In the course of the preliminary investigation, law enforcers quickly traced down the villager, who really took the soil from the hillock, which the document describes as the burial mound. However, the investigation found no malice in the actions of the defendant so the criminal case was shut down in a short while. So it looks like the findings made by the police can hardly be called an official version, especially considering that the prosecutor's office found the probe superficial and reopened the investigation?
The journalist insight revealed that it took more than one local villager to destroy the landmark. I have visited the crime scene, i.e. the hill, in the company of several Yurkivka locals. It sounds like no one in the village has ever called it a mound. Not Scythian, by any stretch. Both locals and the village head claim the hillock was essentially a man-made land fill created in the course of preparations for the construction of a greenhouse complex outside the village. The construction was eventually frozen due to the insolvency of the customer and was left out in the field, so it is hard to tell now the man-made land fill from landmark burial mounds, which, according to archaeologists, should be at least three.
Where all the mounds gone?
It should be mentioned that in addition to the greenhouse complex project, the department of urban planning and architecture has also compiled in the early 1990s a plan of development of Yurkivka. The plan allocated, right next to the site where the greenhouse complex was planned to be built, several dozen hectares of land plots for private housing and farming lands. By now, quite a few new houses have been built here. The mound (if to believe the archaeological expedition), which according to an attribution document that I miraculously managed to find, was "0.1 to 0.5 km north of the village." It could have become a part of the zone allocated for the construction of the greenhouse complex or the construction area of the village. The villagers find it hard to say anything specific. Some of them believe that the bulldozers have razed it to the ground a very long time ago. Hence, only scientists now the truth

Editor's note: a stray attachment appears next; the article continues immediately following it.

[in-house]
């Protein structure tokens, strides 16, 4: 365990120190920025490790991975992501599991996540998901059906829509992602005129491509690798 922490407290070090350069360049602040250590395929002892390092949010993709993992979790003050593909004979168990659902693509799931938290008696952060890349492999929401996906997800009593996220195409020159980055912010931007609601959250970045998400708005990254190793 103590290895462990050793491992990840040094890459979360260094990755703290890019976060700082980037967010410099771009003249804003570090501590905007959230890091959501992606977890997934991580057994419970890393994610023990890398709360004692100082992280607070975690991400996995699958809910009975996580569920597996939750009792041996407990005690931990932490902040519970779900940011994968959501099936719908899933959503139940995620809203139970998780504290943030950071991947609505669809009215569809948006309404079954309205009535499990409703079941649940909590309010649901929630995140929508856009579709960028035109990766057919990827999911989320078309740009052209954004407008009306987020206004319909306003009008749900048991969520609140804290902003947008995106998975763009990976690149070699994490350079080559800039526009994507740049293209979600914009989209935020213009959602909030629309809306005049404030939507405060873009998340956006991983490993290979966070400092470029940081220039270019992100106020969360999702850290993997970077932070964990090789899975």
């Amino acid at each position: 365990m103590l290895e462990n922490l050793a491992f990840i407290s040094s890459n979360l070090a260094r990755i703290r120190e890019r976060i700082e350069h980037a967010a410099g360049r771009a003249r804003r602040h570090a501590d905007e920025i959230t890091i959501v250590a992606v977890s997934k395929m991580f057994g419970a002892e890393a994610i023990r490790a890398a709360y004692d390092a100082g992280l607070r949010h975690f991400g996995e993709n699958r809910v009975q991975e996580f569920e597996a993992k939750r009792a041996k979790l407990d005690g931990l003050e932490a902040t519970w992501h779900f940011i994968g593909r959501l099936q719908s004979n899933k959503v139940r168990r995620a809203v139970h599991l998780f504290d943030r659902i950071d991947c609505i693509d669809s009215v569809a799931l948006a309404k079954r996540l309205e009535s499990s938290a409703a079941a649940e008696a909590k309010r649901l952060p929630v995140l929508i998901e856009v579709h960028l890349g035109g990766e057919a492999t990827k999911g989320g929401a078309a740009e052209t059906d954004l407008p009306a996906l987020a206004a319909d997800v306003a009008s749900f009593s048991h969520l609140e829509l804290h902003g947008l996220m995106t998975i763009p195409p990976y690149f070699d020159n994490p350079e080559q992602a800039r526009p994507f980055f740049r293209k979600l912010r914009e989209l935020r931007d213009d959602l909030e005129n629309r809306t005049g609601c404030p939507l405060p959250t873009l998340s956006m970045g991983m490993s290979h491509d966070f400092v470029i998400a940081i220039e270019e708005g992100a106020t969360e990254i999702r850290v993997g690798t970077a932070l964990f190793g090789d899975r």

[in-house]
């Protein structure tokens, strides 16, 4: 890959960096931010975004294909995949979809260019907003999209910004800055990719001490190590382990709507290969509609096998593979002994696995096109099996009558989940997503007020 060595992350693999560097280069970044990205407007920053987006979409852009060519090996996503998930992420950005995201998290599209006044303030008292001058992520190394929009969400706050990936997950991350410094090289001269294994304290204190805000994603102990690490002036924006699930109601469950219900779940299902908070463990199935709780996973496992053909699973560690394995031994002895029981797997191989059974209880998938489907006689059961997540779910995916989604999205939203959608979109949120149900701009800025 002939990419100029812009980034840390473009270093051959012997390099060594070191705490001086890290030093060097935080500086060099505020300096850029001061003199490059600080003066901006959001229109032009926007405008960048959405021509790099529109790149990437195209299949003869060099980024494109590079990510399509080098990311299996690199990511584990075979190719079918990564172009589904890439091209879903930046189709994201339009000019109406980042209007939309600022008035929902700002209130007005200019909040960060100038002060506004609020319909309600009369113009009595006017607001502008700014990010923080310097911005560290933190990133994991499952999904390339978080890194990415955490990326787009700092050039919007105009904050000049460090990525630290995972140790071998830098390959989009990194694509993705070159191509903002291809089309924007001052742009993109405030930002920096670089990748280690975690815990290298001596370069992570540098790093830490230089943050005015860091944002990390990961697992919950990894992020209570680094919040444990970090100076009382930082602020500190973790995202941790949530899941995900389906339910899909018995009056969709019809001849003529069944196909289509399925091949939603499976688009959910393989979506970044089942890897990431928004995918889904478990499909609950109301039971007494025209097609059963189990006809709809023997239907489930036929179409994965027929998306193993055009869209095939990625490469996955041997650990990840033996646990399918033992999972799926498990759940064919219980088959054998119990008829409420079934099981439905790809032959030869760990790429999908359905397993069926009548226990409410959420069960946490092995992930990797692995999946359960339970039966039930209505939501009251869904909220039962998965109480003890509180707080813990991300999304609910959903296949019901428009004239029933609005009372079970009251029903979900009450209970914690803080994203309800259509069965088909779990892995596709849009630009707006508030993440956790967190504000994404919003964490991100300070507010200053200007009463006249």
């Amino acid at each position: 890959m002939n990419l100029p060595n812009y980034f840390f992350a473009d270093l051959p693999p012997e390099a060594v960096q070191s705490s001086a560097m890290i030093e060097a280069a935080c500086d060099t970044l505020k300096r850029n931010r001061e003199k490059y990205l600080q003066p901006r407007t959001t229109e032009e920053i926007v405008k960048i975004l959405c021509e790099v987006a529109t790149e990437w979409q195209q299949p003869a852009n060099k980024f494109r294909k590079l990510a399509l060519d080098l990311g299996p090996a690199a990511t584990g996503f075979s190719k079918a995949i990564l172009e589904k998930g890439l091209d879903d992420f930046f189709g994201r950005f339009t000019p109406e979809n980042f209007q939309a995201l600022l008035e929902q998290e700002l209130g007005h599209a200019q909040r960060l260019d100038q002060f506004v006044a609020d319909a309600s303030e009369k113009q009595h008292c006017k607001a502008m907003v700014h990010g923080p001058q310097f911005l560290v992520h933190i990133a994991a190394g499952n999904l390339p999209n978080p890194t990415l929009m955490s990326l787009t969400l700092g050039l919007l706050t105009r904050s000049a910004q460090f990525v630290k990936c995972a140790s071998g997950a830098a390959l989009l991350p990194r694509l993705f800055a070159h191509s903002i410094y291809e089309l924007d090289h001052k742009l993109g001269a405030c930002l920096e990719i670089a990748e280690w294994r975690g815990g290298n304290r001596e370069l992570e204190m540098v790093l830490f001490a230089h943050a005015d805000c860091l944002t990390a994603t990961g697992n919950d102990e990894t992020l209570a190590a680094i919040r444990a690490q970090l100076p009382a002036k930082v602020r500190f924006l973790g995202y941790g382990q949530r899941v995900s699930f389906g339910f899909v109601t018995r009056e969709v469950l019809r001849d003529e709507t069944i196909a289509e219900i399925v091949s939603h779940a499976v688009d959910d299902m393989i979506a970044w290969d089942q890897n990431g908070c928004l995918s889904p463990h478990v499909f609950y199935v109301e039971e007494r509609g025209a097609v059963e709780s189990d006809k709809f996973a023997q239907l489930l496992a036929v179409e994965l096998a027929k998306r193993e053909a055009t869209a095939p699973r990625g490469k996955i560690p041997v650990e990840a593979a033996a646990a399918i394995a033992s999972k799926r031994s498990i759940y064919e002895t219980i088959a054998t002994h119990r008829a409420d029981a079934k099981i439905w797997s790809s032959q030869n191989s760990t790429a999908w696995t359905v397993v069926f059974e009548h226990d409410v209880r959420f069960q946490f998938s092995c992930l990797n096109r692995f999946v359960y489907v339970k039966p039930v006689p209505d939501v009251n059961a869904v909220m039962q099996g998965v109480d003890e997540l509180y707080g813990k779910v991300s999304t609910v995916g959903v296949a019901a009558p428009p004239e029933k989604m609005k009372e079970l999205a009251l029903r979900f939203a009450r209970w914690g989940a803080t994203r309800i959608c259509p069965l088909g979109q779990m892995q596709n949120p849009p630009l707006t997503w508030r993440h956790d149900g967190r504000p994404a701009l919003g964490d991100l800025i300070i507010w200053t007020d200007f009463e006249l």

Yurkivka village head Valentyna Tsehelna refutes the accusations. She denies issuing any orders or approvals on the destruction of the mound based on the simple fact that she had no idea of its existanse. According to the clerks of the local council, the village halls had no documents to confirm that the chairman or her employees were aware of the location of burial mounds and hence were responsible for its safety.
It sounds like the village leader is being credited with actions that she has nothing to do with?
So who's to face the drum?
The above mentioned Act refers to Article 19 of the Law of Ukraine "On Protection of Cultural Heritage." Let's take look.
The law states that "legal and natural persons in whose use or ownership archaeological objects or landmarks are should... follow all legal requirements regarding their protection and use."
OK, hard to disagree. But when we take into account that no one authorized the village head to use or be in possession of archaeological heritage (as the mound number 2666, or, for that matter, any others landmarks in vicinity of the village), or even pointed out where and what landmarks are on the village's territory. It certainly begs the question: whose fault was the breach of law?
Valenyna Tsehelna may show only one mound, which has the relevant protection sign. Under the current law, the obligation for the protection of monuments rests with the executive branch, i.e, county administrations.
Practice shows that it is county administrations, in particular in the Dnipropetrovsk Oblast who is in charge of concluding relevant protection agreements with city, village and township councils.
Have anyone addressed this issue in Zvenyhorod county? Quite unlikely.
Translated by Y. Tsyganok
The Ukrainian version see here